Category East – Russia – sub-polar

North pacific giant octopus

Paractopus dofleini

Although there are over 100 species of octopuses (Genus Octopus) in the world as well as numerous species of deepwater and pelagic octopuses (Order Octopoda), our knowledge of them comes almost entirely from just a few species. (Octopus vulgaris, Octopus bimaculatus, Enteroctopus dofleini, Eledone cirrhosa).

The Giant Pacific Octopus (Octopus dofleini) is the world’s largest species of octopus, weighing in at 18-25 kg with a 9.5m. arm span.. It has recently been re-classified as Enteroctopus dofleini. The genus Enteroctopus embraces the other giant octopuses of the world, viz. E. dofleini in the north Pacific, E. megalocyathus off S. America and E. magnificus off southern Africa.

Octopuses are cephalopod molluscs characterized by having eight arms, no...

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Sea urchins

Strongylocentrotus nudus and S. intermedius

Sea urchins are often used as indicator organisms in public aquaria to determine whether the system is functioning properly. These organisms are extremely sensitive to water conditions and are first to show signs of stress, seen when their spines are laid down or are shed.

Warning! Some sea urchins are covered with sharp venom-filled spines that can easily penetrate and break off into the skin – even through a wetsuit. The DAN (Divers Alert Network) website contains useful information on how to handle the unfortunate effects of accidental brushes with these and other poisonous marine organisms. Check out for any information that you need.

Sea urchins (echinoderms) are a group of marine invertebrates ...

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King crab

Paralithodes camtschatica

Originating from the Sea of Okhotsk in the Camchatca region of eastern Russia, and also native to the Bering Sea, the red king crab (Paralithodes camtschatica) was introduced to parts of the Russian waters of the Barents Sea in the 1960’s. In the mid 1970’s, individual specimens started to appear as bycatch on both sides of the shared Russian/Norwegian border. Since that time, bycatch numbers have increased significantly in that region.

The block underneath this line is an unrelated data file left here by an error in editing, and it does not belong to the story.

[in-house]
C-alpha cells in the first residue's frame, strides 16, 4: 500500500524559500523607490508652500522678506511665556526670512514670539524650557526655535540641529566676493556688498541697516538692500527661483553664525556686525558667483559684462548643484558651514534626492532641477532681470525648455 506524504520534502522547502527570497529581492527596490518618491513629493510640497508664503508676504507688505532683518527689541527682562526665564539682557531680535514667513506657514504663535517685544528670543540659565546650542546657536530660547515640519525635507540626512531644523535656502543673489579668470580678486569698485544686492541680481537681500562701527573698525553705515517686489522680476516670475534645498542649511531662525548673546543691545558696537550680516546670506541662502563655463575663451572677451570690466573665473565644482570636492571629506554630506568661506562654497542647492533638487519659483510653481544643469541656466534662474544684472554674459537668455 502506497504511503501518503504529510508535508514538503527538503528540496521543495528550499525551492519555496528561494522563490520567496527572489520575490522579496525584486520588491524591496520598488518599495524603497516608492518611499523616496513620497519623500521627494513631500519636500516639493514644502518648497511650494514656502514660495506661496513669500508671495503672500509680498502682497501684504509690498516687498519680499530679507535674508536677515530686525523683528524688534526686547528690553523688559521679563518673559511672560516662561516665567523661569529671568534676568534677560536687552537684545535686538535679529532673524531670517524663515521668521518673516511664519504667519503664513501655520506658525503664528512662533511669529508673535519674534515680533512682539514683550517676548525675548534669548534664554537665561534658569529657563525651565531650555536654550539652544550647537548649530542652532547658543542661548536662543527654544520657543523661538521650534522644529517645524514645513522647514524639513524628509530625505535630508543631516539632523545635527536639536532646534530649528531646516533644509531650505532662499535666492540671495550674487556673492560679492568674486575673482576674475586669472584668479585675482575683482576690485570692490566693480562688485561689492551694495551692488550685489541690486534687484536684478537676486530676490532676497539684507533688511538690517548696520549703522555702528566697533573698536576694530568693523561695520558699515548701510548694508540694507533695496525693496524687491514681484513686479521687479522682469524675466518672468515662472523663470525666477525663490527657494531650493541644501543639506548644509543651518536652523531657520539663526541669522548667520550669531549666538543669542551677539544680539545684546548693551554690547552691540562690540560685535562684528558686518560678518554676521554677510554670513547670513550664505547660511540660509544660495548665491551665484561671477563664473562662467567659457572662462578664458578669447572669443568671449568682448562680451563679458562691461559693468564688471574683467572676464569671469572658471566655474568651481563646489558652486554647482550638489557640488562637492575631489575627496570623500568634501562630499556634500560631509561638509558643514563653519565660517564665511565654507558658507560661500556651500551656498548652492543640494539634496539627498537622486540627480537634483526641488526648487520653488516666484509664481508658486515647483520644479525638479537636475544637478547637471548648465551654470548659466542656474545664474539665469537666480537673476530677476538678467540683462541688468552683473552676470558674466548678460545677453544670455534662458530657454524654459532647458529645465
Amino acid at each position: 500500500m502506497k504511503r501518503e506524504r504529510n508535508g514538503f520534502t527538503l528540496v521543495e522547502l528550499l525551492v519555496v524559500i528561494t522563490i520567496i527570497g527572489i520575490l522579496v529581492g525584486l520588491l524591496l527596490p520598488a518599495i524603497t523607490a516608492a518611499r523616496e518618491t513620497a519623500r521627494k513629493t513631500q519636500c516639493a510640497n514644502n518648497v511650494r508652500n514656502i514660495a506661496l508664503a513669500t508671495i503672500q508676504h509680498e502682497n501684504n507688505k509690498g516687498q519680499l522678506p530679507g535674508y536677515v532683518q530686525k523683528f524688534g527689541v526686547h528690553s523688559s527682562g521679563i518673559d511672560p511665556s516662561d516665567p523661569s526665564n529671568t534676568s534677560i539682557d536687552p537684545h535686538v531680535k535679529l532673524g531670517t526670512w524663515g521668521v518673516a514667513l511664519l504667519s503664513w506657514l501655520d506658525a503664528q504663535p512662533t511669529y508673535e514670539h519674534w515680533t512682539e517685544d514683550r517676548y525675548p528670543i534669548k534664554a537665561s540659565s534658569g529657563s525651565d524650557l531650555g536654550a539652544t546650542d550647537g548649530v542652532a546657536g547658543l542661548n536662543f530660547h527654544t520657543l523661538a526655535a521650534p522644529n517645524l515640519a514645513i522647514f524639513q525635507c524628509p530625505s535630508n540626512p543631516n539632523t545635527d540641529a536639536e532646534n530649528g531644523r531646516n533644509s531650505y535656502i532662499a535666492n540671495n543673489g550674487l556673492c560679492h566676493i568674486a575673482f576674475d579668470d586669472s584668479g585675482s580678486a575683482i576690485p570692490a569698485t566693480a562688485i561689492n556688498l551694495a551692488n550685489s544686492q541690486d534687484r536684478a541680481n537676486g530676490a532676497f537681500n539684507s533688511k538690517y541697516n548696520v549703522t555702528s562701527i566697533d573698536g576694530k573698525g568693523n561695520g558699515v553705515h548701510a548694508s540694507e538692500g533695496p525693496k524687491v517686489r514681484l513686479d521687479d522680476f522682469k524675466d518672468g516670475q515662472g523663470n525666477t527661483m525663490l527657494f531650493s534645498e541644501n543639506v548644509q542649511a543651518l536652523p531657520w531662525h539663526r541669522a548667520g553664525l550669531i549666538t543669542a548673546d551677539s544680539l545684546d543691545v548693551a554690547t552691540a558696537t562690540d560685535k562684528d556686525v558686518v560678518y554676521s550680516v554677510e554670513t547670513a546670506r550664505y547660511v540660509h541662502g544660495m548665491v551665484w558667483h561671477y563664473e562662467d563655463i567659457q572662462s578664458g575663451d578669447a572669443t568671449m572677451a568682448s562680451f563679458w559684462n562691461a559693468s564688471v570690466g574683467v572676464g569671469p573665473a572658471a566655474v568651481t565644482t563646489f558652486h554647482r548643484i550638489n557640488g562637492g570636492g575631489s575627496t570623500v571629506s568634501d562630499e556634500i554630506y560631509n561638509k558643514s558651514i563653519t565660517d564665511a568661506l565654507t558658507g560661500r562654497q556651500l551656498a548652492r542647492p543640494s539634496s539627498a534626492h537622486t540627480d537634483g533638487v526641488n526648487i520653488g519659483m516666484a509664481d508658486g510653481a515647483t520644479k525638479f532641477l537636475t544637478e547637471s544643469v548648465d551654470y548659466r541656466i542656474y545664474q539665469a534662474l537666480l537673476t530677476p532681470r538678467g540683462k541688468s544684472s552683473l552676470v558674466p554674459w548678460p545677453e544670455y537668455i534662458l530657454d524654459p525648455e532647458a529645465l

The king crab is a valuable food source and as the world’s largest edible crab, it is the most commercially important of all crabs...

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Haliotis discus hannai

Abalones are highly valued but slow growing, herbivorous marine snails. They belong to a large class of molluscs (Gastropoda) with single-structured shells. There are over 100 species worldwide in the single genus Haliotis, which means ‘sea ear’, a reflection of the flattened shape of the shell. It is no surprise then that it is called ‘Oreille de Mer’ in France. Abalone shells can be oval or rounded, with a row of respiratory pores and large dome towards one end. They are edible molluscs and considered a delicacy). The inner shell of abalone, which has an iridescent green, blue, or pink sheen, is a source of mother-of-pearl

The strong, muscular foot generates enough suction to allow the abalone to fix itself firmly to rocky surfaces, and enables it...

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Snow crab

Chionoecetes opilio

The snow crab (Chionoecetes opilio) belongs to class Crustacea, and order Decapoda and is one of the most important commercial species of Decapoda in the

Russian Far Eastern Seas. (It is also the largest crab fishery in Alaska). Snow crabs inhabit the cold waters of the Sea of Japan east of the Korean Peninsula, the Sea of Okhotsk, the Bering Sea, and can be found in the northwest Atlantic, on sandy or muddy bottoms at temperatures ranging from -1 to 5oC and at depths varying between 20 and 420 m.

Because of its wide distribution, the snow crab has a number of other common names, including the spider crab and queen crab in English, crabe des neiges and crabe araignée in French, and zuwai gani in Japanese.

Crabs have broad, flattened, circular bodies that are c...

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